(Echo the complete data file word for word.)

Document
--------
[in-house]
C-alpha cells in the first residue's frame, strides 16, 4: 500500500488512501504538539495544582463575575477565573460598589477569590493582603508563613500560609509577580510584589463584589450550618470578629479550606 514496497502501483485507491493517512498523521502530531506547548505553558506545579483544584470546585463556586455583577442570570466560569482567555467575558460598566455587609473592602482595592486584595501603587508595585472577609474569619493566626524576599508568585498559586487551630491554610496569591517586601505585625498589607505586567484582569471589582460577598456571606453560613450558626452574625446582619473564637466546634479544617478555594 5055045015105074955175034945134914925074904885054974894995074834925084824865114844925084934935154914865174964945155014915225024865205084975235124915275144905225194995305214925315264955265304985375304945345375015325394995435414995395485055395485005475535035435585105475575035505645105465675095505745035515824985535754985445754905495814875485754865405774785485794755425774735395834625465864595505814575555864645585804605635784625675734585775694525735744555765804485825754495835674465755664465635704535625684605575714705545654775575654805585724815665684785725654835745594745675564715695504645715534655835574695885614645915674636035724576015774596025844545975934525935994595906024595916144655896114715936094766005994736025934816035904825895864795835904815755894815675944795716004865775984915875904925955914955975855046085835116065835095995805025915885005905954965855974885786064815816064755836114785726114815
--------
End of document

[in-house]
C-alpha cells in the first residue's frame, strides 16, 4: 500500500488512501504538539495544582463575575477565573460598589477569590493582603508563613500560609509577580510584589463584589450550618470578629479550606 514496497502501483485507491493517512498523521502530531506547548505553558506545579483544584470546585463556586455583577442570570466560569482567555467575558460598566455587609473592602482595592486584595501603587508595585472577609474569619493566626524576599508568585498559586487551630491554610496569591517586601505585625498589607505586567484582569471589582460577598456571606453560613450558626452574625446582619473564637466546634479544617478555594 5055045015105074955175034945134914925074904885054974894995074834925084824865114844925084934935154914865174964945155014915225024865205084975235124915275144905225194995305214925315264955265304985375304945345375015325394995435414995395485055395485005475535035435585105475575035505645105465675095505745035515824985535754985445754905495814875485754865405774785485794755425774735395834625465864595505814575555864645585804605635784625675734585775694525735744555765804485825754495835674465755664465635704535625684605575714705545654775575654805585724815665684785725654835745594745675564715695504645715534655835574695885614645915674636035724576015774596025844545975934525935994595906024595916144655896114715936094766005994736025934816035904825895864795835904815755894815675944795716004865775984915875904925955914955975855046085835116065835095995805025915885005905954965855974885786064815816064755836114785726114815